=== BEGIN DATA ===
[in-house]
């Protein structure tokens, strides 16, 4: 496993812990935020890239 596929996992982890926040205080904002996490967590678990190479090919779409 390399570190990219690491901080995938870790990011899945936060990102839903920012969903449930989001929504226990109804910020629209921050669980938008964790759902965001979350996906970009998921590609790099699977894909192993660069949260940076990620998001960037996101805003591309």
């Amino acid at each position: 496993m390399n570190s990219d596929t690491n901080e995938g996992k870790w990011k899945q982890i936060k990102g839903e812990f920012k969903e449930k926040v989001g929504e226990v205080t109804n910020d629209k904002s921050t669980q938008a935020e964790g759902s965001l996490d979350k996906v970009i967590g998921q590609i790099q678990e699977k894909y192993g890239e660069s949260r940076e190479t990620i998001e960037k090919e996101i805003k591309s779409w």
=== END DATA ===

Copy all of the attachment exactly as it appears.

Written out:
[in-house]
């Protein structure tokens, strides 16, 4: 496993812990935020890239 596929996992982890926040205080904002996490967590678990190479090919779409 390399570190990219690491901080995938870790990011899945936060990102839903920012969903449930989001929504226990109804910020629209921050669980938008964790759902965001979350996906970009998921590609790099699977894909192993660069949260940076990620998001960037996101805003591309």
């Amino acid at each position: 496993m390399n570190s990219d596929t690491n901080e995938g996992k870790w990011k899945q982890i936060k990102g839903e812990f920012k969903e449930k926040v989001g929504e226990v205080t109804n910020d629209k904002s921050t669980q938008a935020e964790g759902s965001l996490d979350k996906v970009i967590g998921q590609i790099q678990e699977k894909y192993g890239e660069s949260r940076e190479t990620i998001e960037k090919e996101i805003k591309s779409w």